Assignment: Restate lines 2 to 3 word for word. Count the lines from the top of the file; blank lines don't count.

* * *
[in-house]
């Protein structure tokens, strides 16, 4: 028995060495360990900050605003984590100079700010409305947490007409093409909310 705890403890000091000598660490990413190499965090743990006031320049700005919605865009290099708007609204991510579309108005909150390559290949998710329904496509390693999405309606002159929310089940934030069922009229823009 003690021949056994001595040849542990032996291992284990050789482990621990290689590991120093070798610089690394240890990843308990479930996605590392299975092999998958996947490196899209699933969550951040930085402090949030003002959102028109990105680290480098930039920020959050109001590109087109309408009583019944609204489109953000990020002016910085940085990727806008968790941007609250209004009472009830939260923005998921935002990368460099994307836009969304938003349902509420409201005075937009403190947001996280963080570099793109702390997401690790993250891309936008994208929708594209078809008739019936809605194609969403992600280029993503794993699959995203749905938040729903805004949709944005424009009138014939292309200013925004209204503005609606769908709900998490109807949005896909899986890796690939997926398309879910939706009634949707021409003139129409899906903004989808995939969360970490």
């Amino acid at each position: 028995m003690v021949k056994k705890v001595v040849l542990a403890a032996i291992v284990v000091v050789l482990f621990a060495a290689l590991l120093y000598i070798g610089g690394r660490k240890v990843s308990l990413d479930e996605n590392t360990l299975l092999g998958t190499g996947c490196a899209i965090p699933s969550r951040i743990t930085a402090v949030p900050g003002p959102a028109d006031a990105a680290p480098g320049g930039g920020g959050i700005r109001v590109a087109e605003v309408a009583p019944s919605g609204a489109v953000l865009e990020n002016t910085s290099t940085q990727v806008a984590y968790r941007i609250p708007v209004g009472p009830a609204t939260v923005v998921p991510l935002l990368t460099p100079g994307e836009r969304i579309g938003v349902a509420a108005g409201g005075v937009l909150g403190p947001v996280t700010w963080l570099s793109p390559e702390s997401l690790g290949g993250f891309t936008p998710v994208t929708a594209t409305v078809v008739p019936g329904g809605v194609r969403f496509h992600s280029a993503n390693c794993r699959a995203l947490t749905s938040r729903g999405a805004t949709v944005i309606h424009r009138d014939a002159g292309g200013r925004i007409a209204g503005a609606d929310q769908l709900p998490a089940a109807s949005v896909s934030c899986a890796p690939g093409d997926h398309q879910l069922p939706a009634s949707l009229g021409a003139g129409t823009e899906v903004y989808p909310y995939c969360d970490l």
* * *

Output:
């Protein structure tokens, strides 16, 4: 028995060495360990900050605003984590100079700010409305947490007409093409909310 705890403890000091000598660490990413190499965090743990006031320049700005919605865009290099708007609204991510579309108005909150390559290949998710329904496509390693999405309606002159929310089940934030069922009229823009 003690021949056994001595040849542990032996291992284990050789482990621990290689590991120093070798610089690394240890990843308990479930996605590392299975092999998958996947490196899209699933969550951040930085402090949030003002959102028109990105680290480098930039920020959050109001590109087109309408009583019944609204489109953000990020002016910085940085990727806008968790941007609250209004009472009830939260923005998921935002990368460099994307836009969304938003349902509420409201005075937009403190947001996280963080570099793109702390997401690790993250891309936008994208929708594209078809008739019936809605194609969403992600280029993503794993699959995203749905938040729903805004949709944005424009009138014939292309200013925004209204503005609606769908709900998490109807949005896909899986890796690939997926398309879910939706009634949707021409003139129409899906903004989808995939969360970490």
């Amino acid at each position: 028995m003690v021949k056994k705890v001595v040849l542990a403890a032996i291992v284990v000091v050789l482990f621990a060495a290689l590991l120093y000598i070798g610089g690394r660490k240890v990843s308990l990413d479930e996605n590392t360990l299975l092999g998958t190499g996947c490196a899209i965090p699933s969550r951040i743990t930085a402090v949030p900050g003002p959102a028109d006031a990105a680290p480098g320049g930039g920020g959050i700005r109001v590109a087109e605003v309408a009583p019944s919605g609204a489109v953000l865009e990020n002016t910085s290099t940085q990727v806008a984590y968790r941007i609250p708007v209004g009472p009830a609204t939260v923005v998921p991510l935002l990368t460099p100079g994307e836009r969304i579309g938003v349902a509420a108005g409201g005075v937009l909150g403190p947001v996280t700010w963080l570099s793109p390559e702390s997401l690790g290949g993250f891309t936008p998710v994208t929708a594209t409305v078809v008739p019936g329904g809605v194609r969403f496509h992600s280029a993503n390693c794993r699959a995203l947490t749905s938040r729903g999405a805004t949709v944005i309606h424009r009138d014939a002159g292309g200013r925004i007409a209204g503005a609606d929310q769908l709900p998490a089940a109807s949005v896909s934030c899986a890796p690939g093409d997926h398309q879910l069922p939706a009634s949707l009229g021409a003139g129409t823009e899906v903004y989808p909310y995939c969360d970490l």